Jackson’s mother and children are suing AEG Live, contending the concert promoter is liable in his death because it negligently hired, retained or supervised Dr. Murray.
AEG Live lawyers argue their executives had no way of knowing — or reason to suspect — that Jackson was abusing drugs as he prepared for the “This Is It” concerts they were promoting and producing.
“I had no idea” Jackson was using propofol in the weeks before his death, Gongaware testified.
Although he worked advance promotion on Elvis Presley’s last tours — under the direction of Presley manager Colonel Tom Parker — Gongaware testified he never met Presley.
“Did you understand he had a problem with drugs?” AEG lawyer Marvin Putnam asked.
“I understood that later,” Gongaware said. “There was a period of time when we didn’t work. I didn’t understand at the time, but I learned that it was a drug problem and the Colonel said he couldn’t work.”
Jackson lawyer Brian Panish confronted Gongaware with two e-mails he sent two weeks after Jackson’s death in response to condolence messages from friends. They both read: “I was working on the Elvis tour when he died so I kind of knew what to expect. Still quite a shock.”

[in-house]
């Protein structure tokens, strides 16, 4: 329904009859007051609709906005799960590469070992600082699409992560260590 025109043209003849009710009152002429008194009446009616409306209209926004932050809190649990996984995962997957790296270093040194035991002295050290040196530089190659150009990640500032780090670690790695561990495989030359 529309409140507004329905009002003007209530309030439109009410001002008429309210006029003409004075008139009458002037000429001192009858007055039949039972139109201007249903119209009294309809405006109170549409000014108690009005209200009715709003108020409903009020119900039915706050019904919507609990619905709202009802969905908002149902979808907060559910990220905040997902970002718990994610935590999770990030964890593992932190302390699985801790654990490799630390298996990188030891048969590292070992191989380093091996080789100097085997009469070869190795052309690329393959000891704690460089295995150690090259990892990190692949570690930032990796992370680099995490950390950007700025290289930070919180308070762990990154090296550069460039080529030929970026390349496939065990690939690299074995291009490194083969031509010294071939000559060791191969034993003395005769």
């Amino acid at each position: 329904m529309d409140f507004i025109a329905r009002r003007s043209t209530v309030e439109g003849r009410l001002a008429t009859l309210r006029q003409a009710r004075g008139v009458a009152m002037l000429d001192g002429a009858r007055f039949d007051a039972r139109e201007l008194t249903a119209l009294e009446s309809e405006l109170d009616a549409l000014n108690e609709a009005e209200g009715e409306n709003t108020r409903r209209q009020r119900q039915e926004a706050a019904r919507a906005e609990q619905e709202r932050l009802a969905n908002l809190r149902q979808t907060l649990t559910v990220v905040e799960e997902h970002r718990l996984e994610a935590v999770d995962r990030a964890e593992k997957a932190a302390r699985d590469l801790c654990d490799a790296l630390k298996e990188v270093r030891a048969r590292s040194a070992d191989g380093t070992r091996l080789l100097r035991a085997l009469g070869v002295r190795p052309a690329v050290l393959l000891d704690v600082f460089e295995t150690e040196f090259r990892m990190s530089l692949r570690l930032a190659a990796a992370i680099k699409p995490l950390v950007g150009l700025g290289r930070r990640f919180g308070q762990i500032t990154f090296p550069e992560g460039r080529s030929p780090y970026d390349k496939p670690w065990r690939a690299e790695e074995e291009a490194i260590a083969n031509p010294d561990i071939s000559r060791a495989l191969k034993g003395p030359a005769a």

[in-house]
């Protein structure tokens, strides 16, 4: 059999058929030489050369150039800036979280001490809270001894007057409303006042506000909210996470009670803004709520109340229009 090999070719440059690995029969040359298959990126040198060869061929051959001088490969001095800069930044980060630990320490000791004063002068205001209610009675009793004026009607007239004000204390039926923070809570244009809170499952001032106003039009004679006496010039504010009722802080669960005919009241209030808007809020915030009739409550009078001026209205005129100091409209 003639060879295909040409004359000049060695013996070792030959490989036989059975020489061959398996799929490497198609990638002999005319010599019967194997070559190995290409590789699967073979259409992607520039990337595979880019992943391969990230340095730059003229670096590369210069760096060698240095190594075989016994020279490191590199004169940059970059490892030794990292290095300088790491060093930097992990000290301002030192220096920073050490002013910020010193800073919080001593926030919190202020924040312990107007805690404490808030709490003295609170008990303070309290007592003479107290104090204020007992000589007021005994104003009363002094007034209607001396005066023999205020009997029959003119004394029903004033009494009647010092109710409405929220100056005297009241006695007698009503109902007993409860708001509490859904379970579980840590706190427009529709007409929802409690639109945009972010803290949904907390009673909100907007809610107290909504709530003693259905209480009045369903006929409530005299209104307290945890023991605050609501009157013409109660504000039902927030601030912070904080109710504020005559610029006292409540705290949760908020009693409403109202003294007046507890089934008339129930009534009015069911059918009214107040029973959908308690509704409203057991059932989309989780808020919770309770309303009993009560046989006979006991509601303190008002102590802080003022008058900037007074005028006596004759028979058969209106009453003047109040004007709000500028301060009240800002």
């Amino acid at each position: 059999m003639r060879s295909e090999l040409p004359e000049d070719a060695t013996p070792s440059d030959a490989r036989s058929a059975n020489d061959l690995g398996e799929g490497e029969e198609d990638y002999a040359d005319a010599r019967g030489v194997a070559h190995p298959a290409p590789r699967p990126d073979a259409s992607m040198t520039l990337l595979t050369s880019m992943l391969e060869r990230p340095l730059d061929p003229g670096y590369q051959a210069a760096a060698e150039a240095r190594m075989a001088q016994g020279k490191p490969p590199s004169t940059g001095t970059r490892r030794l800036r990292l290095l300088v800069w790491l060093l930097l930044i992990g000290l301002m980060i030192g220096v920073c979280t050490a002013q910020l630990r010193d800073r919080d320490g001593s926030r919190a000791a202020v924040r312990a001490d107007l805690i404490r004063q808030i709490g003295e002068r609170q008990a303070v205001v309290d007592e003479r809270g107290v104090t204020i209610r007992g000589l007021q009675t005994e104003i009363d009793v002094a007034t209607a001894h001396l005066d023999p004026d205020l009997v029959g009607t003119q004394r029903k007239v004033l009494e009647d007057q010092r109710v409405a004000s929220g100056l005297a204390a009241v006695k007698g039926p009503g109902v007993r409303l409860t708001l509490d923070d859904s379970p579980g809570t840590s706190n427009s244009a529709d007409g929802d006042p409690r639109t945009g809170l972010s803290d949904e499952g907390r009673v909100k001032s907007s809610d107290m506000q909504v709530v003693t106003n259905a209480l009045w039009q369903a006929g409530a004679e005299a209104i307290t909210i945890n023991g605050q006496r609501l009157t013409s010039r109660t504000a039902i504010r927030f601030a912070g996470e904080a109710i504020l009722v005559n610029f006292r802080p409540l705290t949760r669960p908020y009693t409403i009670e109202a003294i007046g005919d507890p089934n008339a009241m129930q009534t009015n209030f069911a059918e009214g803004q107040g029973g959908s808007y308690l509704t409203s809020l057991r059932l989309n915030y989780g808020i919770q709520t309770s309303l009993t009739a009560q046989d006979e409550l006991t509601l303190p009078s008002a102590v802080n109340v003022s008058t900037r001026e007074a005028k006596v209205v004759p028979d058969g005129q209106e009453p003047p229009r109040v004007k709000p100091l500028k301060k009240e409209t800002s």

But under questioning from Putnam, Gongaware said he didn’t mean that he expected Jackson to die like Elvis. He was referring to the trauma of people losing their jobs because a tour is canceled, he said.
‘I don’t recall’
AEG’s lawyer tried to rehabilitate Gongaware’s credibility with jurors, who sometimes laughed at his repetition of “I don’t recall” several dozen times under questioning by Panish.
After the jury left the courtroom Wednesday, Los Angeles County Superior Court Judge Yvette Palazuelas commented on the number of “I don’t recall” responses. “We’ve had a lot of that,” she said. “How much more of that?”
“Why could you not recall e-mails?” Putnam asked him Thursday.
“I had not reviewed them and had not seen them in years,” Gongaware answered.
Some of the e-mails were new to him because he was so busy putting Jackson’s tour together that he never read them, he said. “Mostly, it was just a time factor if it was something that didn’t have to do with me.”